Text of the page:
New Zealand

Wellington Harbour (originally for Wellington Harbour Board)



HIKITIA Fleming & Ferguson Ltd Paisley, Scotland 1926 (yard number 486)
Crane by Sir Wm. Arrol, floating base by Fleming and Ferguson
These 2011 pictures come from Kevin Hoggett.
John Ackrill, the chief engineer adds: "She is berthed at the Taranaki St wharf in Wellington, and is currently owned and operated by the Maritime Heritage Trust of Wellington. She is still in service (steam powered) though, currently, not self-propelled; we hope to get her steaming under her own power before too long."

Auckland Harbour, Taranaki Wharf (originally for Lyttleton Harbour Board)


RAPAKI Fleming & Ferguson Ltd , Paisley, Scotland 1926 (yard number 485)
80T Crane by Sir Wm. Arrol, floating base by Fleming and Ferguson
This 2011 picture comes from Kevin Hoggett.
John Ackrill adds "she was towed to Auckland in (I think) 1993 and is now a museum piece at the National Maritime Museum.
Latest bad news via Chris Hodrien (16th October 2018) is that the owners of the Wharf need to extend it for the America's Cup in 2021 and Rapaki cannot stay where it is. It is not structurally sound and the necessary repairs would be prohibitively expensive, so most likely it will be scrapped and a home found for the plant and machinery which is said to be in good condition.



Shinkomachi, Omuta Miike Harbour


Secondhand in 1905; originally for Osaka
DAI KONGO MARU 蒸気式クレーン船大金剛丸
15 ton capacity crane by John H Wilson, Liverpool ca 1899.
Not self propelled; coal fired.
Searching on the katakana name brings forward a host of websites. (link broken 5th April 2019) These are Brian Newman's pictures:


Rahmi Koç Museum, Istanbul (added 17th May 2016)

'Floating Sheerlegs' - "This spectacular 32 metre high construction is the sheerlegs that was fitted to the crane barge TCG Turgut Alp, built in 1887 by AG Weser of Bremen, Germany and used by the Turkish Navy. Powered by steam, the lifting capacity was 85 tonnes."
These are Thomas Kautzor's pictures:



Atlin, British Columbia

The remains of a dredge are shown in pictures near the end of this page - (John A. Taubeneck, 14th June 2018)

New Westminster, British Columbia

Sampson V was the last in a line of steam snagboats of the same name. history subpage.htm (link dead 25th October 2016)

See (John A. Taubeneck, 14th June 2018)

Esquimalt, British Columbia

There is an active steam crane, YD 250, on a barge belonging to the Canadian Armed Forces, and (taken in 2008). It was dry docked and serviced at Victoria, BC in 2012. See:

John Taubeneck reports that YD 250 is alive and well (21st January 2018), see a video A set of 2017 pictures is here - and an open day picture here - A further video is here - (all these 8th April 2019).

Halifax, Nova Scotia

Sister YD 253 was stored out of service at Halifax in March 2014. See: By 29th November, 2016, YD 253 was still kicking around the dockyard in Halifax, although its crane has not been rigged for years. John Taubeneck suspects that its fire tower is still considered an asset of the dockyard fire department. Now that there is no dedicated fire tug, the crane tower could be used for high level firefighting.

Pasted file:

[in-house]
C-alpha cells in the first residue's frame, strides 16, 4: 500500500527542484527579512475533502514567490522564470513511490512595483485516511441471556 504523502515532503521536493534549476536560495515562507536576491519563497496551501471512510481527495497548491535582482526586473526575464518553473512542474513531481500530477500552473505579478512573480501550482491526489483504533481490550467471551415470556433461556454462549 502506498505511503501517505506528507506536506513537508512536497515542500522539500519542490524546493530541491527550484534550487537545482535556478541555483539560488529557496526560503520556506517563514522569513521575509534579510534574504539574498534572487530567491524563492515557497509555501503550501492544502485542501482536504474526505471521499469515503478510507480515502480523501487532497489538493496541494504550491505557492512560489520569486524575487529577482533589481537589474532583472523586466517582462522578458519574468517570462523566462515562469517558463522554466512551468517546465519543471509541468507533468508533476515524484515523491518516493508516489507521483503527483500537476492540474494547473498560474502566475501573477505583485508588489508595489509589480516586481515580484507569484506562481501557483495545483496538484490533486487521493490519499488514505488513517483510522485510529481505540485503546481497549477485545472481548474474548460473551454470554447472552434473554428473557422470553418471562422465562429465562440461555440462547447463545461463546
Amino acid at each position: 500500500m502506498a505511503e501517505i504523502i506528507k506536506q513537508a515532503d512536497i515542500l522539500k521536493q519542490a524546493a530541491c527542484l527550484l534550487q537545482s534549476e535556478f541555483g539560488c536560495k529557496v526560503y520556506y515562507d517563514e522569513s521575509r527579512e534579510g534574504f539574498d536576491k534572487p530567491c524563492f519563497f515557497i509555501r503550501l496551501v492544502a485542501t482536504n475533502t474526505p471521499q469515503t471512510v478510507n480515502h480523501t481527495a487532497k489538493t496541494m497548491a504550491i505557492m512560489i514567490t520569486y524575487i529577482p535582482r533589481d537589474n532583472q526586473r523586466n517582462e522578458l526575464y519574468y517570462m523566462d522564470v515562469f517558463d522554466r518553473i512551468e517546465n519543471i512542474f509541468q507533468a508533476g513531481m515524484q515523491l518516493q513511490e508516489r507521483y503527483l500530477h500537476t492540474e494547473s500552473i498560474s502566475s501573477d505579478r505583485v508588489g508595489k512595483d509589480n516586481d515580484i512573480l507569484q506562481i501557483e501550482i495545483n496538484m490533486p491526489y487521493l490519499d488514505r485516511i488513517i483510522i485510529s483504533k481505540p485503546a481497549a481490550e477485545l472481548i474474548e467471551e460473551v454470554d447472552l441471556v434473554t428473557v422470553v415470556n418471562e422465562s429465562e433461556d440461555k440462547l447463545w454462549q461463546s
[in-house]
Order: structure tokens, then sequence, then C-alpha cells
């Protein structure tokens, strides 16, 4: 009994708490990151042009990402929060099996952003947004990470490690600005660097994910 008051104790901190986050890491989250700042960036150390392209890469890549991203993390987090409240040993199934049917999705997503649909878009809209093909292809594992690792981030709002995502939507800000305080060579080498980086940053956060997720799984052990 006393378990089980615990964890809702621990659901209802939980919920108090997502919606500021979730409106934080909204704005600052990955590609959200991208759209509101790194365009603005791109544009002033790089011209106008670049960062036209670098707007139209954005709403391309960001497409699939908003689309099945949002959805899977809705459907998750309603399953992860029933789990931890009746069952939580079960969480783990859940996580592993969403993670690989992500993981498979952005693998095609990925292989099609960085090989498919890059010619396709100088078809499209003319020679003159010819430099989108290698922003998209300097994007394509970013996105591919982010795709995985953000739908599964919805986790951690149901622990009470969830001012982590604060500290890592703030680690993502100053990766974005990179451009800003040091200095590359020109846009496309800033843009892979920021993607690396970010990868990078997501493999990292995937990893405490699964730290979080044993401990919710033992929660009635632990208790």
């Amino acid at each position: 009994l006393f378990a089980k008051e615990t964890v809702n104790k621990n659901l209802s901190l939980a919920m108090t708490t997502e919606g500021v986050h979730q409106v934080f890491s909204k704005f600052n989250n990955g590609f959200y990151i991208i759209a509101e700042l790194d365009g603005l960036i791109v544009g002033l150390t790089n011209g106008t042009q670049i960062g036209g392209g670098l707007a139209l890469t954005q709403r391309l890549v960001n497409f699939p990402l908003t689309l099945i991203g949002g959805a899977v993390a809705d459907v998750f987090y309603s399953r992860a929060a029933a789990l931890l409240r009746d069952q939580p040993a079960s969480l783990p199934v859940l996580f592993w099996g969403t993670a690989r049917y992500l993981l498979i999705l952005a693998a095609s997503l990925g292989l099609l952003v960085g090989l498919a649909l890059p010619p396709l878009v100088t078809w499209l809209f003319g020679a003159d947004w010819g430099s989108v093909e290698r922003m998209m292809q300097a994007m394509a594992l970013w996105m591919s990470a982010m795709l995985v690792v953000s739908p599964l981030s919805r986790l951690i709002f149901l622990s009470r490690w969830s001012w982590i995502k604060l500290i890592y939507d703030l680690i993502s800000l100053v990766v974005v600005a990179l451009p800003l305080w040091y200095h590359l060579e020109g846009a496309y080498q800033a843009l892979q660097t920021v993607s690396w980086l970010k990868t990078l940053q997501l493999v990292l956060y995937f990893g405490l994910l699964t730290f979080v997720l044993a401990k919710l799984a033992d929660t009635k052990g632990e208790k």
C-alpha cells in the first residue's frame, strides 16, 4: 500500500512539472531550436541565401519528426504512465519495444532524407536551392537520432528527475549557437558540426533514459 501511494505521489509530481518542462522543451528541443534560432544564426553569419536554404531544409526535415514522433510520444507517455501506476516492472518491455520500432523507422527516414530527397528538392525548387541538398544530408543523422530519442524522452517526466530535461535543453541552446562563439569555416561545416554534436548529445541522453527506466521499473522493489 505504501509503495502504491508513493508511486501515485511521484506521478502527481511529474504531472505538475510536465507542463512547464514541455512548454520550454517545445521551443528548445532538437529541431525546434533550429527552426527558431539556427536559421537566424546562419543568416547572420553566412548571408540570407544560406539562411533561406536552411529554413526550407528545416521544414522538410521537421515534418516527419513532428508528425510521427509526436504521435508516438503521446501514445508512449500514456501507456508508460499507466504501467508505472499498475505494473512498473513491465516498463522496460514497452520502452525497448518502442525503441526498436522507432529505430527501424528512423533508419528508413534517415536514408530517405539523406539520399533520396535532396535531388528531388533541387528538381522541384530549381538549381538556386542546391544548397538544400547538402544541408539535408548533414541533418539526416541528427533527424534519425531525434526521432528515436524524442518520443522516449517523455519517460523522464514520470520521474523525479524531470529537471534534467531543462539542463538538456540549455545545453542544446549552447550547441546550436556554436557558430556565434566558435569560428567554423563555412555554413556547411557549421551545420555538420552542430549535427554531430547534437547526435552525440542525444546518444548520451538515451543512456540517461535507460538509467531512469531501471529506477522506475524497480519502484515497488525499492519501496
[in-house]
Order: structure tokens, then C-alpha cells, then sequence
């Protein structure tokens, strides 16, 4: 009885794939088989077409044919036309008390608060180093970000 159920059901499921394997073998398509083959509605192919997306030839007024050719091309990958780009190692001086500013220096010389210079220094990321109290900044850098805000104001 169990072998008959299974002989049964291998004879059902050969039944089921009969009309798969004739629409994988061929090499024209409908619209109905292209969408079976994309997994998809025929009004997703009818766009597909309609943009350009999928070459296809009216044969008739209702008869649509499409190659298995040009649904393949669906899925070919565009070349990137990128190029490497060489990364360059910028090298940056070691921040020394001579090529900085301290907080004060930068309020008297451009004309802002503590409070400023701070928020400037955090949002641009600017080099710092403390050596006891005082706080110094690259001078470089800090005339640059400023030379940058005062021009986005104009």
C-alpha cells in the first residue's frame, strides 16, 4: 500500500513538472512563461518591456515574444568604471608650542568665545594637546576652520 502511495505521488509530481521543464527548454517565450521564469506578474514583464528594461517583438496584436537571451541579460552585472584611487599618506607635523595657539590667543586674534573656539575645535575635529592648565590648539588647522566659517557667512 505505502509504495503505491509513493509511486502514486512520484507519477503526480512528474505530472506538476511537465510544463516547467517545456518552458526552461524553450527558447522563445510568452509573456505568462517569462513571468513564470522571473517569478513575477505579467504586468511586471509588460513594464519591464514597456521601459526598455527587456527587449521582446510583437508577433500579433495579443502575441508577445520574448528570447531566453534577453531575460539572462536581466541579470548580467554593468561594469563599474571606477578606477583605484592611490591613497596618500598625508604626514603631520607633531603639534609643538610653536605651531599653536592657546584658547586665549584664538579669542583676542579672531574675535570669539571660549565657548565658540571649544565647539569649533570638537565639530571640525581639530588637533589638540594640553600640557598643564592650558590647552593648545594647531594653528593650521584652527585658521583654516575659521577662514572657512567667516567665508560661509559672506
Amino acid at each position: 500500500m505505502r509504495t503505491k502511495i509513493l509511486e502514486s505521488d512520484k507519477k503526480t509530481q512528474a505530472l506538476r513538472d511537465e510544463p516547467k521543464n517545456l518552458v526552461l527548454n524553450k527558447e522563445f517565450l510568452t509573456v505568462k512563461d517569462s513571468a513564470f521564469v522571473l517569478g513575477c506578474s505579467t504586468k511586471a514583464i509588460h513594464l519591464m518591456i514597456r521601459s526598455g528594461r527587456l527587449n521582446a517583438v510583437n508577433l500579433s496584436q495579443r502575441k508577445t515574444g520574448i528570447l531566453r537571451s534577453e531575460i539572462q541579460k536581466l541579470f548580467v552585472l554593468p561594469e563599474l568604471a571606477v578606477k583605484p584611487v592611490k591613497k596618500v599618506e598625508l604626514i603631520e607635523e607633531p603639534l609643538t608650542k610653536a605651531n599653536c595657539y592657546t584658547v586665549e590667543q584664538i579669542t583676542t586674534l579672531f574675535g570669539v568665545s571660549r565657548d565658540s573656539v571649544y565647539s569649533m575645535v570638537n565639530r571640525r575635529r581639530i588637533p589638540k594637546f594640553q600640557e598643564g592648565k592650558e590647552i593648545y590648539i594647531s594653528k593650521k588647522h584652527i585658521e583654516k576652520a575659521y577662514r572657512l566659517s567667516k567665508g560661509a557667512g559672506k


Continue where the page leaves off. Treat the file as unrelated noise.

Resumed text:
Sister YD 251 was converted to barge Beaver Kay after 1995.

Sister YD 252 was converted to barge YOM 252 by 2008 (much of this updated 21st January 2018).

USA - in alphabetical STATE order

Pickensville, Alabama

The steam snagboat Montgomery is on display.

Benicia, California

An abandoned steam barge crane was here in 2013,, it was still visible on Google Earth in 2015.

Dubuque, Iowa

Steam suction dredger 

Newport, Kentucky.

US Army corps of Engineers dredge William S.Mitchell is preserved here. She was built in 1934 and retired in 1986. 
See, she is doing duty as a haunted house attraction (link broken by 25th October 2016).

Sault Sainte Marie, Michigan (added 4th May 2016)

This is a former steam crane (4th May 2016) -, A contemporary picture is here - Thanks to John Taubeneck for this one. 

Brownville, Nebraska

Steam suction dredger

Lyons, New York (Added 1st April 2015)

Bucyrus steam dredger
See (link dead by 12th April 2018, since revived, 14th June 2018)

Newark Bay, Staten Island NYC

American Hoist and Derrick
Abandoned hulk – scrapped June 2012

Hannibal, Ohio (added 22nd March 2016)

US Army Corps of Engineers Maneuverboat 35 is on display here, 

Anacortes, Washington

W. T. Preston is a specialized sternwheeler that operated as a snagboat, removing log jams and natural debris that prevented river navigation on several Puget Sound-area rivers. She is now the centerpiece of the Snagboat Heritage Center in Anacortes, Washington.

Foss Dockyard,. Washington State

Foss 300 Derrick, 75 ton crane, built in 1943 at Stockton California for the US Army and kept in working order.
Picture - Internal Picture
(added 14th September 2019)

Puget Sound, Washington

Manson #24; Clyde 1940; 400T.
Repowered as diesel electric ca. 2006.

There is, or was a 150-ton steam floating crane abandoned in seemingly complete condition up a creek on the west coast of the USA (Washington I think) but Chris cannot find the location.


There was (is?) an active steam crane on a barge on Columbia River at Lady Island in 2007,

Bits and pieces (4th June 2019)

If that's not enough then check out these 'dredge pages' courtesy of John Tauberneck:

Rob Dickinson